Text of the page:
Reader Philip Risacher sent me these photos of a great 1/10th scale model he made of my Ella skiff design – and I am of course completely charmed. Here’s what he says:
‘I started the model about four years ago, but it lay as a brown cardboard model until a few weeks ago when reading through Ben Crawshaw’s blog got me back in the mood to build myself a boat. Of course the “everything needed to build a full size boat” is not yet within reach, but luckily my eyes fell on my little Cheerios box skiff and my brain said “oohh, that could be quite beautiful.”
‘So I started back at it, first gluing on some mahogany gunwales, then sealing the whole thing with shellac, painting, thole pins, Samson post, and the hand made oars complete with Turk’s head knots and eyes to scare the sea monsters away.
‘Just this weekend I brought her out on the lake to take some pictures, you’d think she were big enough to sit in, but alas it is only an illusion. I hope some day to make a boat I can sit in. Thank you for the great design(s), so kindly shared with us out here in dream land.’
Here’s the giveaway:
See more shots here.
Ella skiff plans are here.
Tod Kerr hadn’t quite finished building his Cinderella canoe when he put it in the water for the first time – but he seems pretty pleased with it. Take a look at his weblog account to see what he has to say.
Free plans are available from this page.
The Cinderella is an unconventional stitch and glue design that’s very easy and quick to build using a method that works at this small size – there are no real frames or a proper strongback, just (using the plans in Ultrasimple Boatbuilding) three T-shaped temporary frames – though the boat can also be built using just one T, as outlined in the online plans.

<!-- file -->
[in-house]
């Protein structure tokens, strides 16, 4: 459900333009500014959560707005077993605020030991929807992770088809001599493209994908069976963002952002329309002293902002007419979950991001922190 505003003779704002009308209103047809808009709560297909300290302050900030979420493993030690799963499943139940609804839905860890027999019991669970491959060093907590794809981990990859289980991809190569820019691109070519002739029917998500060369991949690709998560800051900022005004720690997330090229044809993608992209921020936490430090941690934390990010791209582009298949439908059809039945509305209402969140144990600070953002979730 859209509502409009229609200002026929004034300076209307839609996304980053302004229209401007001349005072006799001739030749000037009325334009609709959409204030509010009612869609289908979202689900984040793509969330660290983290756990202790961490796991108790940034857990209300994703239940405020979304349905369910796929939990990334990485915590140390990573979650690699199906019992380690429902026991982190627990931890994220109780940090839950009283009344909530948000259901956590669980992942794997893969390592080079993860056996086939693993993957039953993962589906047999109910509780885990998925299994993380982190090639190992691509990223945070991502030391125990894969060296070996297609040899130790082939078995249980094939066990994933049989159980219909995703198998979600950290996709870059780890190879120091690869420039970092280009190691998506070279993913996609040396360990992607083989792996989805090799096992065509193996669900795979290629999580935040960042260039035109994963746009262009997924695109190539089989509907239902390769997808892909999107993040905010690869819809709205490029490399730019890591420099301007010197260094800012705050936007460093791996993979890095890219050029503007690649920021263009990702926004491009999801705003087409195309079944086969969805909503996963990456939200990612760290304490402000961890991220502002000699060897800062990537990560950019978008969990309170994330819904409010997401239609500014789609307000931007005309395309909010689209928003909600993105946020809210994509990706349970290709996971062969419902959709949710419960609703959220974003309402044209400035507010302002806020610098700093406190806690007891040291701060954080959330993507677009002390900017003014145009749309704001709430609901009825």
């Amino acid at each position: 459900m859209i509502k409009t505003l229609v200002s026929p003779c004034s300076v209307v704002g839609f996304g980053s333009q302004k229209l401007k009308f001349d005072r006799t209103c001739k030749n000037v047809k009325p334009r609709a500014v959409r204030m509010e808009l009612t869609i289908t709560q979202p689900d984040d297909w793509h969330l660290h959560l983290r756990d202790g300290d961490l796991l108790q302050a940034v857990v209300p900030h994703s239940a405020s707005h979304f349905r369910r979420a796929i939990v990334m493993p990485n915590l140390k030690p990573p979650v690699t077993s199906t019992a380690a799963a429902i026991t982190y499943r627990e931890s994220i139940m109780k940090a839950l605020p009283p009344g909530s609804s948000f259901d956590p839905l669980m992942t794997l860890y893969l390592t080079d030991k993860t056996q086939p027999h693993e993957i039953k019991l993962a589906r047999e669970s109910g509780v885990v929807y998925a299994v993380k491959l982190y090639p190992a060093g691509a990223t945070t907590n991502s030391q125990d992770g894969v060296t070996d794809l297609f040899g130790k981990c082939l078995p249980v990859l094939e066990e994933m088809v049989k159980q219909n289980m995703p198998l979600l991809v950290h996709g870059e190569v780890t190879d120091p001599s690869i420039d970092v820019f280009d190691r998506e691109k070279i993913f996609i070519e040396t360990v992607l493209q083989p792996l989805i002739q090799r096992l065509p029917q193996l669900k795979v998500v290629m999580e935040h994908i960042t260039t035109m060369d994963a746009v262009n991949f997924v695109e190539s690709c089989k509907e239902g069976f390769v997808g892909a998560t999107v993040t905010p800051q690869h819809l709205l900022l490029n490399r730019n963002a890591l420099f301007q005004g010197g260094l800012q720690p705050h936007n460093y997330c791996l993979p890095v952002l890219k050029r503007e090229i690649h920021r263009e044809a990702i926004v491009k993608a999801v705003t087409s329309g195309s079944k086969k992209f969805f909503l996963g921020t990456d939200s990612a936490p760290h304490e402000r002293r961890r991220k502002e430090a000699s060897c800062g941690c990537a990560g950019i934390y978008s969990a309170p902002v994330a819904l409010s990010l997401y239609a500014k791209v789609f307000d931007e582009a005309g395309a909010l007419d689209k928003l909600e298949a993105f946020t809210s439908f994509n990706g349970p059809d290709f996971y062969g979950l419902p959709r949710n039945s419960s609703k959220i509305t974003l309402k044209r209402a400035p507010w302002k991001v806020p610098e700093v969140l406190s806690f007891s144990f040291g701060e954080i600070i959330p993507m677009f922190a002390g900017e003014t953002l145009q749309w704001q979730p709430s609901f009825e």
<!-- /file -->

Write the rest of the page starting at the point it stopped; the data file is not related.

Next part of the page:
Tod went with the book as you’ll see from his photos, has clearly done a good job (well done Tod!) and reports that Cinderella is ‘really light, very maneuverable, easy to paddle and fast’.
With these characteristics she’s also tippier than larger commercial open canoes with wide flat bottoms, and Tod has learned that trying to sit up too high can be a bit wobbly…
I predict that he’ll find his best seating position and be very happy balancing the little boat – but I also think he’ll likely find he enjoys uses his Cinderella in the sheltered waters she was designed for, rather than far from shore on the sea.
David Emsley has just sent me these photos of the 10ft stretched Mouseboat he built back in 2005 and painted in narrowboat style.
He tells me he has now repainted it twice – he’s just finished this second re-paint ahead of putting it on display on the Wey and Arun Canal stand at the National Waterways Festival at Cassiobury Park
It’s amazing what people do with their Mouseboats. They also make quick and inexpensive small stitch and glue or chine-log first home boat building projects. Get the free plans from the Yahoogroup Mouseboats, or from the Duckworks Boat Building Supply plans page.